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What Makes a Good Trader? On the Role of Quant Skills, Behavioral Biases and Intuition on Trader Performance

Author

Listed:
  • Brice Corgnet

    (Economic Science Institute & Argyros School of Business and Economics, Chapman University)

  • Mark DeSantis

    (Economic Science Institute & Argyros School of Business and Economics, Chapman University)

  • David Porter

    (Economic Science Institute & Argyros School of Business and Economics, Chapman University)

Abstract

We study the determinants of individual trader performance by conducting a comprehensive analysis of a broad range of variables that have been studied separately in different strands of the literature (financial literacy, cognitive skills, behavioral biases and the theory of mind). We utilize an experimental trading environment that allows us to control information flows into the market and measure a large set of individual characteristics. We show that behavioral biases (such as overconfidence and the failure to understand random sampling) significantly explain trader performance whereas standard cognitive and theory of mind skills only have a marginal effect. These results support the recent effort to incorporate Behavioral Finance research findings into the financial training curriculum.

Suggested Citation

  • Brice Corgnet & Mark DeSantis & David Porter, 2015. "What Makes a Good Trader? On the Role of Quant Skills, Behavioral Biases and Intuition on Trader Performance," Working Papers 15-17, Chapman University, Economic Science Institute.
  • Handle: RePEc:chu:wpaper:15-17
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    References listed on IDEAS

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    Cited by:

    1. Brice Corgnet & Mark Desantis & David Porter, 2018. "What Makes a Good Trader? On the Role of Intuition and Reflection on Trader Performance," Journal of Finance, American Finance Association, vol. 73(3), pages 1113-1137, June.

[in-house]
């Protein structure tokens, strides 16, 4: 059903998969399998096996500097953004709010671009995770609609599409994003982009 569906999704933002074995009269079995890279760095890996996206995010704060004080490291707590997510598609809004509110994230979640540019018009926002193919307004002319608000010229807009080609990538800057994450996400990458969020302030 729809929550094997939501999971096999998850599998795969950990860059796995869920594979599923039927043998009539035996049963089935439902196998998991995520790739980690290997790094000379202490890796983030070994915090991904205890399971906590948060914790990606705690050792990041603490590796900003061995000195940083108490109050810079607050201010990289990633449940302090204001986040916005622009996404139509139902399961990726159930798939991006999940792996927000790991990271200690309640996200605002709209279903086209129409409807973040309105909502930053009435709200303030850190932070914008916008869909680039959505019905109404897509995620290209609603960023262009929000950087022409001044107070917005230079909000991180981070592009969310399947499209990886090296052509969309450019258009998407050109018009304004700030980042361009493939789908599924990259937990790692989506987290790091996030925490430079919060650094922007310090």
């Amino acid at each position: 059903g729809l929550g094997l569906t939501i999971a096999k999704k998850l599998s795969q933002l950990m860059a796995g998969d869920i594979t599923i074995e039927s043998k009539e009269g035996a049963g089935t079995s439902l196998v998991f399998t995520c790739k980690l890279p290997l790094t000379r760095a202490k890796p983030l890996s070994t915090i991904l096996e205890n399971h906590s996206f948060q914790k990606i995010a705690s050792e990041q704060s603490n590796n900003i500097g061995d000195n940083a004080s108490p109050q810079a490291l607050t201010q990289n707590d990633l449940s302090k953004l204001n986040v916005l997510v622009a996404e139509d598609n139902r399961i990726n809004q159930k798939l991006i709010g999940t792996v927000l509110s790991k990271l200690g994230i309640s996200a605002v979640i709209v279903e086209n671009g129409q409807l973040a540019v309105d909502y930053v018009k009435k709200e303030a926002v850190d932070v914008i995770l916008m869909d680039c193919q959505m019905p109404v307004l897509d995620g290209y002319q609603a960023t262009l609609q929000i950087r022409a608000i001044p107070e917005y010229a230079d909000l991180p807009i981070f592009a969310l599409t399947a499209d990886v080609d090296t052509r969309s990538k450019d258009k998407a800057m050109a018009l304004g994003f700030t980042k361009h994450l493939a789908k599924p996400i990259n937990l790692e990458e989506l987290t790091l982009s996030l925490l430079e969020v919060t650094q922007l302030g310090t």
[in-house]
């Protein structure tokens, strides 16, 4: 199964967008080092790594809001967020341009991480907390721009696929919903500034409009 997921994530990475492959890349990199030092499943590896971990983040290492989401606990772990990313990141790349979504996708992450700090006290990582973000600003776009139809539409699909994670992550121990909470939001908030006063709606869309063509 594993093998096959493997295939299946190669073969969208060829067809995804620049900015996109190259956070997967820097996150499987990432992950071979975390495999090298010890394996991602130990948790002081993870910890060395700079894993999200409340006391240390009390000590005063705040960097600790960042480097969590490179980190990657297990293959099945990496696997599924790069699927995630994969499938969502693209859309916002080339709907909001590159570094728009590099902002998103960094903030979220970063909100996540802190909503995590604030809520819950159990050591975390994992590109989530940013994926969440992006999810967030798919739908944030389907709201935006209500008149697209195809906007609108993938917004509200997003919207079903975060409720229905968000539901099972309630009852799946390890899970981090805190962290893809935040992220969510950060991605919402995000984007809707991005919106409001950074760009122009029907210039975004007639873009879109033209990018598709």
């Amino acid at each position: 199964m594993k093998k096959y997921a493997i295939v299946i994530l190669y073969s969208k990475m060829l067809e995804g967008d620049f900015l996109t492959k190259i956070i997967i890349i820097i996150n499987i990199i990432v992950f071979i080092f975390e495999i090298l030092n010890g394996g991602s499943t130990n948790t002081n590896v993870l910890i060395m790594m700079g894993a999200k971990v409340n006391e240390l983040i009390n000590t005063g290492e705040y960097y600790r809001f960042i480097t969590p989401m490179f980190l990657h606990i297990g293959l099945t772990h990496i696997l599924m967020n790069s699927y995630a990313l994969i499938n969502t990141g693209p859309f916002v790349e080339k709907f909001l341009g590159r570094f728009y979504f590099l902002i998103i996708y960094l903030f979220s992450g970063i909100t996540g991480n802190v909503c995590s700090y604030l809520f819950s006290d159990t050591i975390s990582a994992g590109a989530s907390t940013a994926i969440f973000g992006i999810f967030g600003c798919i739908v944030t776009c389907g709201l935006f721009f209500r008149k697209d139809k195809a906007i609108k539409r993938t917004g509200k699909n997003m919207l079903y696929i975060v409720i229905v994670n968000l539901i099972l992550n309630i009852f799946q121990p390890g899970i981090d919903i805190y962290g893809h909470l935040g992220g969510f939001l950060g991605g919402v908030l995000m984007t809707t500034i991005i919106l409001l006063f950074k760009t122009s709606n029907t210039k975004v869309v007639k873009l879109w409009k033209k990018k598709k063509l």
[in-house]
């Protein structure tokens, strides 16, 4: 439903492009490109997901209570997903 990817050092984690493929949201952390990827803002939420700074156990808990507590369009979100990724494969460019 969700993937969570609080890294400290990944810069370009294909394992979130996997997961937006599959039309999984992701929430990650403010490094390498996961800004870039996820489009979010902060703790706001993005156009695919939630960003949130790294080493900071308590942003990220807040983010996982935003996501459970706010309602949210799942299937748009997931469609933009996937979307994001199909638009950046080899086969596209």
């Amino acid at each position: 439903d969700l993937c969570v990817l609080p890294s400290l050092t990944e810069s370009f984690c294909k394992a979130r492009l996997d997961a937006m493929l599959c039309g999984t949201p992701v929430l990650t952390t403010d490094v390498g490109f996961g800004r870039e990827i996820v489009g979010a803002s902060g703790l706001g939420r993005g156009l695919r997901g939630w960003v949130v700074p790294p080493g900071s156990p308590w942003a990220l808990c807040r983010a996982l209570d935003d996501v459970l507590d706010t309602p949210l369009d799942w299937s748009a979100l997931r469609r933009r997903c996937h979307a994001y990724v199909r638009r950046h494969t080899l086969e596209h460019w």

2. David L. Dickinson & Ananish Chaudhuri & Ryan Greenaway-McGrevy, 2017. "Trading while sleepy? Circadian mismatch and excess volatility in a global experimental asset market," Working Papers 17-06, Department of Economics, Appalachian State University.
    3. Penalver, Adrian & Hanaki, Nobuyuki & Akiyama, Eizo & Funaki, Yukihiko & Ishikawa, Ryuichiro, 2020. "A quantitative easing experiment," Journal of Economic Dynamics and Control, Elsevier, vol. 119(C).
    4. Utz Weitzel & Christoph Huber & Florian Lindner & Jürgen Huber & Julia Rose & Michael Kirchler, 2018. "Bubbles and financial professionals," Working Papers 2018-04, Faculty of Economics and Statistics, University of Innsbruck, revised Oct 2018.
    5. Brice Corgnet & Mark DeSantis & David Porter, 2015. "Revisiting Information Aggregation in Asset Markets: Reflective Learning & Market Efficiency," Working Papers 15-15, Chapman University, Economic Science Institute.

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    More about this item

    Keywords

    Experimental asset markets; behavioral finance; cognitive ability; financial education;
    All these keywords.

    JEL classification:

    • C92 - Mathematical and Quantitative Methods - - Design of Experiments - - - Laboratory, Group Behavior
    • G02 - Financial Economics - - General - - - Behavioral Finance: Underlying Principles

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